Major newspapers show stunning cowardice as they refuse to call on Trump to resign
Openly colluding with a foreign government to dig up dirt on his political opponent, while offering up the assistance of the Department of Justice. Freezing U.S. foreign aid to make sure the overseas dirt gets dug. Hiding transcripts of presidential calls on secret servers in hopes of covering up the collusion. Publicly threatening to expose the collusion whistleblower, insinuating that he or she should be executed. Urging that a Democratic member of Congress be arrested for treason. The list of horrendous Donald Trump transgressions uncovered in the past week stretches on and on, as the pressure of an impeachment inquiry intensifies and the unhinged president denounces Democratic election officials as "savages" while warning of a looming civil war if he's removed from office.
All of this comes on the heels of two years of open Trump corruption, hush money payments, and a nonstop attack on the U.S. intelligence community. Yet to date, just one American newspaper editorial board has looked at the shocking Ukraine scandal and concluded that Trump ought to step down for the good of the country.
"The proper next step for the president is clear. He should resign," the editorial board of the Connecticut Post recently concluded. "He has repeatedly proven himself unfit for office and appears to view the presidency as a position meant to benefit himself personally, not as one that must represent the interests of an entire nation."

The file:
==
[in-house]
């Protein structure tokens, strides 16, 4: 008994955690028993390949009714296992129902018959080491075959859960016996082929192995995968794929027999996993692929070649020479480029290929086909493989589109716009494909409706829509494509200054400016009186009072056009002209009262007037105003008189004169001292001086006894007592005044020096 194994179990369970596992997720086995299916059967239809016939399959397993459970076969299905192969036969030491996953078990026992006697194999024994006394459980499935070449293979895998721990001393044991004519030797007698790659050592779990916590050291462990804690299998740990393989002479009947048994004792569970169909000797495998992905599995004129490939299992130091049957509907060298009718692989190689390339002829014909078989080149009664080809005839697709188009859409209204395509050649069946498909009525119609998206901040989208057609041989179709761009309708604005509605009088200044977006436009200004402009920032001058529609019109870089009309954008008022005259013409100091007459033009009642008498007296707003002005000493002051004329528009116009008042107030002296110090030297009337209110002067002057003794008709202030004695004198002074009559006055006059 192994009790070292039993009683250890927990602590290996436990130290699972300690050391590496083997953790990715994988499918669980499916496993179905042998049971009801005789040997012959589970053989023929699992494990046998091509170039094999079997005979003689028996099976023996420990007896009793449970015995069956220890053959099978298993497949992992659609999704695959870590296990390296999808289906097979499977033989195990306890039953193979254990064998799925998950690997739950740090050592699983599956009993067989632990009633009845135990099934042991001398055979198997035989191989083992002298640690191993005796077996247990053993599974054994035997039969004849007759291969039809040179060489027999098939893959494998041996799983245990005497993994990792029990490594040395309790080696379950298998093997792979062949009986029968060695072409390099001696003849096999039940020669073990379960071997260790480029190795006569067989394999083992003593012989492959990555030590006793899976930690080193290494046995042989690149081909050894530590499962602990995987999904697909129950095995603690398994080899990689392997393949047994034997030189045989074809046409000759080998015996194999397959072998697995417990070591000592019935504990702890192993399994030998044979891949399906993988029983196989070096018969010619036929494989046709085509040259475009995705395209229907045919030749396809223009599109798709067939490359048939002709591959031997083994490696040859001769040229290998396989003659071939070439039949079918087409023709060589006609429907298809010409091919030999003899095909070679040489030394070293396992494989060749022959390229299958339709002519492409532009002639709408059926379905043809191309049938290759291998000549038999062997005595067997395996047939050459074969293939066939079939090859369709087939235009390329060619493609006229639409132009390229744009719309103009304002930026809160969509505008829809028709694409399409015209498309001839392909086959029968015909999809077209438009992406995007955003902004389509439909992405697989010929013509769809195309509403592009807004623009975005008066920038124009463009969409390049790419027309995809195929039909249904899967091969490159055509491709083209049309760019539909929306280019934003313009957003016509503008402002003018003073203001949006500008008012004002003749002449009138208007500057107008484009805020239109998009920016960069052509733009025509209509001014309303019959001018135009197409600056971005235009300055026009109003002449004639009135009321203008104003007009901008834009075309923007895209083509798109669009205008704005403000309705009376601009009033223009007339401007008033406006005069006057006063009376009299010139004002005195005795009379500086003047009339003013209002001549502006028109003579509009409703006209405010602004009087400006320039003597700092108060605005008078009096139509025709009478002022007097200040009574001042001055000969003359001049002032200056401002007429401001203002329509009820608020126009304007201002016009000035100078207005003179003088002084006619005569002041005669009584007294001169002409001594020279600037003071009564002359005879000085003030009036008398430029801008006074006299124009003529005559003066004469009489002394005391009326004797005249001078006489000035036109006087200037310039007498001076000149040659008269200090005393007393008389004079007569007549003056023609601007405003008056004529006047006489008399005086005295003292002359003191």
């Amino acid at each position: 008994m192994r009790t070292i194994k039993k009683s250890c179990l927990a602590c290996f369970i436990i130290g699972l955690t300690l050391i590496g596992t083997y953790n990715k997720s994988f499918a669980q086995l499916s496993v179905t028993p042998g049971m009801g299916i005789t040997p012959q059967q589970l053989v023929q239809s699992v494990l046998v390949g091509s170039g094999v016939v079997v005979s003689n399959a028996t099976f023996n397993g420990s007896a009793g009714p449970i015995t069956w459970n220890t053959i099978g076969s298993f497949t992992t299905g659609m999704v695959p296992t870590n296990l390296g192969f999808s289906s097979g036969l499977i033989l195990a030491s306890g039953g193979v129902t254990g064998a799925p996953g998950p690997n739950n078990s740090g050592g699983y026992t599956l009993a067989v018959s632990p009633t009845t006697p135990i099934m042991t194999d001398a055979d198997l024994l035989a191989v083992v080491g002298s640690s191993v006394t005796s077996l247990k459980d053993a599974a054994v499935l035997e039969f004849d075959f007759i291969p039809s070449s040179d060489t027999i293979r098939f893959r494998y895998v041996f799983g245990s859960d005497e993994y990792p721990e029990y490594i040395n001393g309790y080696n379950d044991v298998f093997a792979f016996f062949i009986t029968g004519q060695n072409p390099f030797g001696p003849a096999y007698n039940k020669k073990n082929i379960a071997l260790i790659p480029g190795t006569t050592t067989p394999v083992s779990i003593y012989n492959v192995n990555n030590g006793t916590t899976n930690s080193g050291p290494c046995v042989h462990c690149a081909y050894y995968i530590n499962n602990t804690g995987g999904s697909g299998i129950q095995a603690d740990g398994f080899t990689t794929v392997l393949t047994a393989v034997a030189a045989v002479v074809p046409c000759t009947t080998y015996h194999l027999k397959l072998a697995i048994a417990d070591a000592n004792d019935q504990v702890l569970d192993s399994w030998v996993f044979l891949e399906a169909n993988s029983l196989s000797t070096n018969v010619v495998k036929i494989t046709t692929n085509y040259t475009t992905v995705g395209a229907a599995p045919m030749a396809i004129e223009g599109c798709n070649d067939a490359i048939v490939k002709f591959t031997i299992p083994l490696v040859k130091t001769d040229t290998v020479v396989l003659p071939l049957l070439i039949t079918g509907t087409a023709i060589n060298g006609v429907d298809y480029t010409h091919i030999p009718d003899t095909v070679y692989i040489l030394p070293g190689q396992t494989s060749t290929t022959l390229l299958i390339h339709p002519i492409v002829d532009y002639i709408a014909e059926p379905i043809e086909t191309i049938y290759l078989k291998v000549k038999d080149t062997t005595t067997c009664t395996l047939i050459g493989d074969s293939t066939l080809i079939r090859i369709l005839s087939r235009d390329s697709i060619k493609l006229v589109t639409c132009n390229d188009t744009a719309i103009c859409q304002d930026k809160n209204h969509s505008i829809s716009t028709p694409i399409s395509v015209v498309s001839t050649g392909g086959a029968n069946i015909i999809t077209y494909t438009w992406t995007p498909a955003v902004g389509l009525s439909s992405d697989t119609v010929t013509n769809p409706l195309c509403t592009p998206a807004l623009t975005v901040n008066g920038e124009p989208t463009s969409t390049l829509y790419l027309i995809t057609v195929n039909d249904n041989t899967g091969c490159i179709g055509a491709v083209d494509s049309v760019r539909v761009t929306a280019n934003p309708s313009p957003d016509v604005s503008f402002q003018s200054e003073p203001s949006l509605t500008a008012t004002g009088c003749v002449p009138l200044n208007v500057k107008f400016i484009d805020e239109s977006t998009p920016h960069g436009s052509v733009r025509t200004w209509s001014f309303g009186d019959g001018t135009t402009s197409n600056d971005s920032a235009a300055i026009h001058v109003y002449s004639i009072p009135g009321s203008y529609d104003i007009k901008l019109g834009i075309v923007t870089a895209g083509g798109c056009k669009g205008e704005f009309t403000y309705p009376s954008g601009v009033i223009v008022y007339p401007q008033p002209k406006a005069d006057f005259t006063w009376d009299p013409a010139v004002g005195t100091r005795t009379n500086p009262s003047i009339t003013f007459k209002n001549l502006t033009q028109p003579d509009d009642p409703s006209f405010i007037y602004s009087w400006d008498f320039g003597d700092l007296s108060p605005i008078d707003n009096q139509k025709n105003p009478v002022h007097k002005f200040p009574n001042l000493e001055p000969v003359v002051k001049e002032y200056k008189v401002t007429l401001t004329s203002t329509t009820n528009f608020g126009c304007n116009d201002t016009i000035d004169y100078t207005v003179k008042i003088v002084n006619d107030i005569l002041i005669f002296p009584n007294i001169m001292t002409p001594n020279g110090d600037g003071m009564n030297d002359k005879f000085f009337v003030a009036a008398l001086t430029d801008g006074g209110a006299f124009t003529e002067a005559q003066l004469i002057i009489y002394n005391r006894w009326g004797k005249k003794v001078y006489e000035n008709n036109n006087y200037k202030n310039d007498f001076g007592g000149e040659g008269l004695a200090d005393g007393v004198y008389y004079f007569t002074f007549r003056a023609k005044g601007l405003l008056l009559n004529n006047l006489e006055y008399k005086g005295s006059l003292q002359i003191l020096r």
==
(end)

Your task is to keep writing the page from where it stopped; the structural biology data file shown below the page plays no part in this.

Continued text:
The time is now for more newspapers to use their public platforms to call for Trump to resign. It's time for news outlets to use their bully pulpits to make the case for a return to the rule of law in the executive branch. And it's time for newspapers to grow a spine, because yes, scores of dailies used that same public platform to demand that Bill Clinton resign during the impeachment proceedings of the late 1990s.
"He should resign because he has resolutely failed — and continues to fail — the most fundamental test of any president: to put his nation's interests first," USA Today announced in September 1998.
It's incomprehensible how those newspapers looked at the consensual affair Clinton had with Monica Lewinsky and concluded the Democrat was "unfit for office," yet have watched Trump brag about trying to corrupt the 2020 election and remain mum on his fitness to serve. This, after Trump has already advertised himself as a racist and a habitual liar who's busy lining his pockets while serving in the Oval Office.
It's hard to imagine a more naked double standard than how newspaper editorial boards treated Clinton and how they treat Trump, and how the press treats Democrats versus how they treat Republicans. It's all deeply ironic: Newspapers declared a wildly popular Democratic president unfit for office, yet the same newspapers refuse to demand that a wildly unpopular (and corrupt) Republican president step down for the good of the country.